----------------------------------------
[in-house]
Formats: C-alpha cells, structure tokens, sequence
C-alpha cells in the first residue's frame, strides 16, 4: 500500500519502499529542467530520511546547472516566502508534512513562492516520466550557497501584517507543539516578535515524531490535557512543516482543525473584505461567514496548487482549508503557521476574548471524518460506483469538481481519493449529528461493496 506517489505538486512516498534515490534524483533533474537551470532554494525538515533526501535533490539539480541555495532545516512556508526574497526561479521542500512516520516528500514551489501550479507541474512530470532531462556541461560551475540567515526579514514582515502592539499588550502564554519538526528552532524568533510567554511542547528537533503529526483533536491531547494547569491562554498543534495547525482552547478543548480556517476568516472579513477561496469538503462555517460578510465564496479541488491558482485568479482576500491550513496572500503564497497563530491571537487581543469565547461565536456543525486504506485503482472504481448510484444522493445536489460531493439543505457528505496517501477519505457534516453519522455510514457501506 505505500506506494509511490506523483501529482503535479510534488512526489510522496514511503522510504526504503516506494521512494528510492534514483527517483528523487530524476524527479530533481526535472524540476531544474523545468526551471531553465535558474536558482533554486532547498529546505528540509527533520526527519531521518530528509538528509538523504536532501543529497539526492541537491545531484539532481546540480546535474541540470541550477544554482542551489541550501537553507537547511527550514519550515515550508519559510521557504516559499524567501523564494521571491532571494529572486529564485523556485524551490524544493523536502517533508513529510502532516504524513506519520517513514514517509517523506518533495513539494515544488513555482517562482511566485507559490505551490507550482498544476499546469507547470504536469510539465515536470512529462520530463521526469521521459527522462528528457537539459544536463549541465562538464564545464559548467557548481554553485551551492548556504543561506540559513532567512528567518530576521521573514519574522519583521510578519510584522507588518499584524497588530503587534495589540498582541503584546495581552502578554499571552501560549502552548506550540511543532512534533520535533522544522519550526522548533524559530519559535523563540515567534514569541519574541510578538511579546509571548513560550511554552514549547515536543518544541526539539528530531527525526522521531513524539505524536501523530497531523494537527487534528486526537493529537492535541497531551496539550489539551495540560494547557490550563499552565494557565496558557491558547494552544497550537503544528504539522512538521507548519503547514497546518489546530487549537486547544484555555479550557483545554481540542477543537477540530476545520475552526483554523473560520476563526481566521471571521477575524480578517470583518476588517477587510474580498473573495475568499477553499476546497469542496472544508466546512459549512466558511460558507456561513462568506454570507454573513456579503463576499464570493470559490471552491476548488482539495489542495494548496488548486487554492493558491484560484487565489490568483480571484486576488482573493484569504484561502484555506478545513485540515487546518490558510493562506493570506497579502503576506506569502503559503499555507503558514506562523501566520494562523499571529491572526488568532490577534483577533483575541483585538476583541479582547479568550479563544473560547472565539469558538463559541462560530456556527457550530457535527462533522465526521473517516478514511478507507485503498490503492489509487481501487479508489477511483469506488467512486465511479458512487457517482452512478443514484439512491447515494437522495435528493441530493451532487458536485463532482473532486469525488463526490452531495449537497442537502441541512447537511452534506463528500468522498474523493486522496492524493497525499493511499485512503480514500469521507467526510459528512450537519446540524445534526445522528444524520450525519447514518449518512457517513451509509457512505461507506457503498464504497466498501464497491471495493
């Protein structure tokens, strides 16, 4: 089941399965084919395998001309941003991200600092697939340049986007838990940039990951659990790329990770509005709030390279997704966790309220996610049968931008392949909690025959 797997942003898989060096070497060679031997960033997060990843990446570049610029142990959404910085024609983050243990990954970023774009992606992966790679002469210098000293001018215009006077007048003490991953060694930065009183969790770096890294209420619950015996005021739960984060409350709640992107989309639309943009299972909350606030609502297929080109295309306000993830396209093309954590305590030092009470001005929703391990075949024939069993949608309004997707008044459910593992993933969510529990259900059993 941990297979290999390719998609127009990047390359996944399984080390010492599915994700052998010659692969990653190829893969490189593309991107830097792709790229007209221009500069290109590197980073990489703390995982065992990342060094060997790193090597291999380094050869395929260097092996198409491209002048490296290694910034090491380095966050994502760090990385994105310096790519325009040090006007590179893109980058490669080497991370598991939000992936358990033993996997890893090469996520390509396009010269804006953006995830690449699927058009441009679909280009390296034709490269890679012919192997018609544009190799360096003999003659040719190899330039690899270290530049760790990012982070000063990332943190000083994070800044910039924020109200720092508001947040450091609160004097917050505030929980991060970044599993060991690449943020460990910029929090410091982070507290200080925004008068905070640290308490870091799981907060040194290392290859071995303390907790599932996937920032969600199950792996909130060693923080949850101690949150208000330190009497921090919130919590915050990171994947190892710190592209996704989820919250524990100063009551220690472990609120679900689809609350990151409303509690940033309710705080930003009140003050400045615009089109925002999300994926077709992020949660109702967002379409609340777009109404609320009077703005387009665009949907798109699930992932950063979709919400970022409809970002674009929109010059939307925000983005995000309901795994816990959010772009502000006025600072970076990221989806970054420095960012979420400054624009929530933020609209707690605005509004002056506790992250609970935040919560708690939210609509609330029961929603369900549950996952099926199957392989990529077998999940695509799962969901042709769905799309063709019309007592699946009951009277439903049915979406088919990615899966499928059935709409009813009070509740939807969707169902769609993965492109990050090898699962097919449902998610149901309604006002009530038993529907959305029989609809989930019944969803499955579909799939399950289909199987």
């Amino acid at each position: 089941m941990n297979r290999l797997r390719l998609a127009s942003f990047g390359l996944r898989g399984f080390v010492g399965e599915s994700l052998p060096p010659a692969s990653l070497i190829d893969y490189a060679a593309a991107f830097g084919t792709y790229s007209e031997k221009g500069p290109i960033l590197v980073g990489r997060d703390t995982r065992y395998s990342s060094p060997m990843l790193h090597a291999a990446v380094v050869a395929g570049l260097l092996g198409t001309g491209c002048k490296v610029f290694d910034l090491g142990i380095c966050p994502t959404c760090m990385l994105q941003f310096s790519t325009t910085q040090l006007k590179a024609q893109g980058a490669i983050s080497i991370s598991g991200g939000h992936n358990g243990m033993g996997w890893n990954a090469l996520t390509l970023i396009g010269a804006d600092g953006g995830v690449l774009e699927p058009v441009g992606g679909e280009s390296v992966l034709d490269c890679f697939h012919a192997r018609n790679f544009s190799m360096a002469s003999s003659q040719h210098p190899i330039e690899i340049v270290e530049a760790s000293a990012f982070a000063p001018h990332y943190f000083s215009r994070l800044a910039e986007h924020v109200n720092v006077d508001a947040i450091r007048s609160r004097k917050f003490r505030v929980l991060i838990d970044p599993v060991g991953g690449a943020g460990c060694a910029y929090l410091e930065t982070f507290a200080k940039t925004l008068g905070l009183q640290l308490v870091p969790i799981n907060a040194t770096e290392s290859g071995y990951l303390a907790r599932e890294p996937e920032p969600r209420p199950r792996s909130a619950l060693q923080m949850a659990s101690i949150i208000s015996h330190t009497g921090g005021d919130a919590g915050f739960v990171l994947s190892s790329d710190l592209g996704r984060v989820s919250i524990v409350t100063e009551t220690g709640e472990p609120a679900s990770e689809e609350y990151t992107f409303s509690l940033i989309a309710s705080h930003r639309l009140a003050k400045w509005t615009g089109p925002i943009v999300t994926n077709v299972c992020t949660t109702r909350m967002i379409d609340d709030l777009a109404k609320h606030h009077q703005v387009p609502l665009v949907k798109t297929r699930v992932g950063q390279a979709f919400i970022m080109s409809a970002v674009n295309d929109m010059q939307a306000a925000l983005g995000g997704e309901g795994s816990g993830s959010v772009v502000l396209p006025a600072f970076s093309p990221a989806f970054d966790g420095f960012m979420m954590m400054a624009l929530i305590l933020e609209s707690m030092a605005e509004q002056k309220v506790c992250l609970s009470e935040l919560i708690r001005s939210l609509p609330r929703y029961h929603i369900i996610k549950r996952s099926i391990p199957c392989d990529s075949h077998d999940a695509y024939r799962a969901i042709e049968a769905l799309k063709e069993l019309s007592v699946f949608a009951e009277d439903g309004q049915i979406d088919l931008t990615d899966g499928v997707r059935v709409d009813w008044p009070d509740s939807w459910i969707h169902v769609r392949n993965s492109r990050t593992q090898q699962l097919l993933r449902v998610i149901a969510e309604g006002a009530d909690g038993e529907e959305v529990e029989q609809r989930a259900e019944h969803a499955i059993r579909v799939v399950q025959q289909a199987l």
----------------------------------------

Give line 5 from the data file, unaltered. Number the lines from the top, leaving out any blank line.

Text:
């Amino acid at each position: 089941m941990n297979r290999l797997r390719l998609a127009s942003f990047g390359l996944r898989g399984f080390v010492g399965e599915s994700l052998p060096p010659a692969s990653l070497i190829d893969y490189a060679a593309a991107f830097g084919t792709y790229s007209e031997k221009g500069p290109i960033l590197v980073g990489r997060d703390t995982r065992y395998s990342s060094p060997m990843l790193h090597a291999a990446v380094v050869a395929g570049l260097l092996g198409t001309g491209c002048k490296v610029f290694d910034l090491g142990i380095c966050p994502t959404c760090m990385l994105q941003f310096s790519t325009t910085q040090l006007k590179a024609q893109g980058a490669i983050s080497i991370s598991g991200g939000h992936n358990g243990m033993g996997w890893n990954a090469l996520t390509l970023i396009g010269a804006d600092g953006g995830v690449l774009e699927p058009v441009g992606g679909e280009s390296v992966l034709d490269c890679f697939h012919a192997r018609n790679f544009s190799m360096a002469s003999s003659q040719h210098p190899i330039e690899i340049v270290e530049a760790s000293a990012f982070a000063p001018h990332y943190f000083s215009r994070l800044a910039e986007h924020v109200n720092v006077d508001a947040i450091r007048s609160r004097k917050f003490r505030v929980l991060i838990d970044p599993v060991g991953g690449a943020g460990c060694a910029y929090l410091e930065t982070f507290a200080k940039t925004l008068g905070l009183q640290l308490v870091p969790i799981n907060a040194t770096e290392s290859g071995y990951l303390a907790r599932e890294p996937e920032p969600r209420p199950r792996s909130a619950l060693q923080m949850a659990s101690i949150i208000s015996h330190t009497g921090g005021d919130a919590g915050f739960v990171l994947s190892s790329d710190l592209g996704r984060v989820s919250i524990v409350t100063e009551t220690g709640e472990p609120a679900s990770e689809e609350y990151t992107f409303s509690l940033i989309a309710s705080h930003r639309l009140a003050k400045w509005t615009g089109p925002i943009v999300t994926n077709v299972c992020t949660t109702r909350m967002i379409d609340d709030l777009a109404k609320h606030h009077q703005v387009p609502l665009v949907k798109t297929r699930v992932g950063q390279a979709f919400i970022m080109s409809a970002v674009n295309d929109m010059q939307a306000a925000l983005g995000g997704e309901g795994s816990g993830s959010v772009v502000l396209p006025a600072f970076s093309p990221a989806f970054d966790g420095f960012m979420m954590m400054a624009l929530i305590l933020e609209s707690m030092a605005e509004q002056k309220v506790c992250l609970s009470e935040l919560i708690r001005s939210l609509p609330r929703y029961h929603i369900i996610k549950r996952s099926i391990p199957c392989d990529s075949h077998d999940a695509y024939r799962a969901i042709e049968a769905l799309k063709e069993l019309s007592v699946f949608a009951e009277d439903g309004q049915i979406d088919l931008t990615d899966g499928v997707r059935v709409d009813w008044p009070d509740s939807w459910i969707h169902v769609r392949n993965s492109r990050t593992q090898q699962l097919l993933r449902v998610i149901a969510e309604g006002a009530d909690g038993e529907e959305v529990e029989q609809r989930a259900e019944h969803a499955i059993r579909v799939v399950q025959q289909a199987l």